Kathleen Jennings (22:05):
Was a fantastic guest, fantastic guest. We can get him back. We

Thomas Jennings (22:09):
Need to get him back. So I'm at this Dave Matthews Band concert and I'm walking around and there's all these people handed me joints and trying to get me to smoke it. And I looked at him and I said, geez, why they handed me these, these joints, I don't smoke weed. And he's like, dad, you're wearing a Grateful Dead shirt

Kathleen Jennings (22:25):
<Laugh>. So,

Thomas Jennings (22:27):
And, and you know, I tell that story in a way to kind of emphasize the fact that, you know, on the surface you could look at people and, and they look like they're pots smokers. I mean, I have a long beard. I wear a lot of tie dye. I mean, everybody assumes that I smoke weed. I don't, but you, you can't assume that either that and, and maybe sometimes it is the people that seem least likely to be indulging in, in recreational marijuana to an excess at work. And I guess if it's at work, it's not necessarily recreational, but you, you, you still gotta kind of keep an eye out for those things. So, so I wonder, and maybe you can answer this question and maybe you can't, maybe we'll just ponder it together. Would it be helpful for, for an employer, let's say if they do have an employee that appears to be using marijuana during the course of the workday, they have some of the typical symptoms.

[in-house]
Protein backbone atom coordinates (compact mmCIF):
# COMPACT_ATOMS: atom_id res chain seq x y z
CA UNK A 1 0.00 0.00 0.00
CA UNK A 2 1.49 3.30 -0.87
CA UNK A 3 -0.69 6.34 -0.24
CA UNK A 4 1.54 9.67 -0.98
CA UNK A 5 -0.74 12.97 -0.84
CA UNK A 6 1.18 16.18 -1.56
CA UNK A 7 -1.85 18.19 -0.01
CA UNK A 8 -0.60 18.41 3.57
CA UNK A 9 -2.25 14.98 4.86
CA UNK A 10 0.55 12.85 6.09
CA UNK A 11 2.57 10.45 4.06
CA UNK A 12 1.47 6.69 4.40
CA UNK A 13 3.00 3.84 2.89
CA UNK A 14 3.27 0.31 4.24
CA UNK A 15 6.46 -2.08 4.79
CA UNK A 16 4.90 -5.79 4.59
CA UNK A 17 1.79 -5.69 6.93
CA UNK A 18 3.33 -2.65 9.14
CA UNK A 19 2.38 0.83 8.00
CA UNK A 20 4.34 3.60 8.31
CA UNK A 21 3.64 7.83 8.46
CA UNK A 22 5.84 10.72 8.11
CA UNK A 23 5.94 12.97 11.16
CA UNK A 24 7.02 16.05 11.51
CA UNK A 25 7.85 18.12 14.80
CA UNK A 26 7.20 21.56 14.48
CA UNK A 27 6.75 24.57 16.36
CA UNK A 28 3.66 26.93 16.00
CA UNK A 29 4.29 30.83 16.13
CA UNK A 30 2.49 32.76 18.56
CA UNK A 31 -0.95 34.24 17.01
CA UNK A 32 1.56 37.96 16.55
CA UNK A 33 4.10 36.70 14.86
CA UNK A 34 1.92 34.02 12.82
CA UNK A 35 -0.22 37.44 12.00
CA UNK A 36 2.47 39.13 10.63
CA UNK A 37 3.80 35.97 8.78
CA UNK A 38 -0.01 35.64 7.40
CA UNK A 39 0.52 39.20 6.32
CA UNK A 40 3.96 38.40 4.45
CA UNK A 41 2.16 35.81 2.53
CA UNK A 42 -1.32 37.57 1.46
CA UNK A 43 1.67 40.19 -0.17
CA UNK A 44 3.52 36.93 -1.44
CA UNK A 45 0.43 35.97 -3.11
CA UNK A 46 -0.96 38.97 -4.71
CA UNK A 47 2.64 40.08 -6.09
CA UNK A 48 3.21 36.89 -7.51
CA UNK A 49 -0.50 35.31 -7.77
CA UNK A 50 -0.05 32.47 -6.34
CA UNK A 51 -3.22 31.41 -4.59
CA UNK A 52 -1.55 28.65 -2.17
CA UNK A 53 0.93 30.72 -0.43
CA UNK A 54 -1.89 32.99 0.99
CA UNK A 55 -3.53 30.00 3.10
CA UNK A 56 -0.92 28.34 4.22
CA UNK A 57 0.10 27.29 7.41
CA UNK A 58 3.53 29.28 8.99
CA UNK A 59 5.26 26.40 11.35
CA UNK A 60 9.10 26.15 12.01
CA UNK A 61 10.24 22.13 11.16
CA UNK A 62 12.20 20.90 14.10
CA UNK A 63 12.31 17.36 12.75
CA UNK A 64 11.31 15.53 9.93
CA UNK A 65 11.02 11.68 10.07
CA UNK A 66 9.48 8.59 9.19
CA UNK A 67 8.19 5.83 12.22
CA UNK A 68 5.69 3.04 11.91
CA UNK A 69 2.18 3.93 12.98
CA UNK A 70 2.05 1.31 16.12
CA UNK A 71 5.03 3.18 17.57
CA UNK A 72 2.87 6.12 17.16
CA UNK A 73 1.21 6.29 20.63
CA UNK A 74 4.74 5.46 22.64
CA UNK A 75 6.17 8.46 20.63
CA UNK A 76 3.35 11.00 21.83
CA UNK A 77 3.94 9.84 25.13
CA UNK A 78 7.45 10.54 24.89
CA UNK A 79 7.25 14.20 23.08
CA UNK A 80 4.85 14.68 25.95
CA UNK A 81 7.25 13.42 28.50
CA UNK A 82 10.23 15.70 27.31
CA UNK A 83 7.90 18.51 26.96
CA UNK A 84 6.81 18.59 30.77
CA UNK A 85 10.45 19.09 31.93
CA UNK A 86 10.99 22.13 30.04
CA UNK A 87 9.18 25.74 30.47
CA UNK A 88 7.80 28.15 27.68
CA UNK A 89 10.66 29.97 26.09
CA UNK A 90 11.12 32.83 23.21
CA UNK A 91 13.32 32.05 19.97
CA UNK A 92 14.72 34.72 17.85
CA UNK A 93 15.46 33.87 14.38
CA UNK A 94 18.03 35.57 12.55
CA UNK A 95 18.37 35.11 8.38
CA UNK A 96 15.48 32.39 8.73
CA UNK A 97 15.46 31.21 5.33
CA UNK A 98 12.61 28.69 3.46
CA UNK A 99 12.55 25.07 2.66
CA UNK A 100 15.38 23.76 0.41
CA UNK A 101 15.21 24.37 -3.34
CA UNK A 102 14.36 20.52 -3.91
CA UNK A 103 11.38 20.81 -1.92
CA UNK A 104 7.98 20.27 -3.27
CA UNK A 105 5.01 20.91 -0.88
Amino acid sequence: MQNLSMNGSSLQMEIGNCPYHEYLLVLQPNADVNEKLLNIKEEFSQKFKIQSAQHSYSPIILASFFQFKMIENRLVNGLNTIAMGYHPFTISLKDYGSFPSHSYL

Thomas Jennings (23:17):
Again, it's not, the smell thing is not what it used to be, because there's ways to adjust marijuana where you don't stink. I know I work with people that do it, but the, but you can sort of see the eyes and the affect is, is that something maybe an employer needs to, to document? But, but even then, you know, let's say I got a coworker who's just kind of got it out for me and says, oh, you know, Jennings is showing up stoned every day, and I can tell by his bloodshot eyes and my eyes are bloodshot every day because I have really dry eyes <laugh>. So I mean, this is, it's again,

Kathleen Jennings (23:48):
There are people have, have allergies. Yeah. I mean, I have allergies and that irritates my eyes. People with contact lenses are gonna have eye issues. So I think it, yeah, it's hard, especially with the marijuana. And again, not being able to have, have some kind of test that will prove or disprove that the person is under the influence at that moment. Really the only thing that's completely reliable is if you have a witness who sees the person ingesting the marijuana in whatever form of their choice and during work hours and reports that to somebody in management, it's, it's the same thing as, as you not supposed to be drinking on the job. Right. And, but with alcohol, you can have somebody take a breathalyzer and that's gonna be a pretty reliable way of, of showing whether the person is under the influence at that moment or not. You just don't have that with marijuana.

Thomas Jennings (24:50):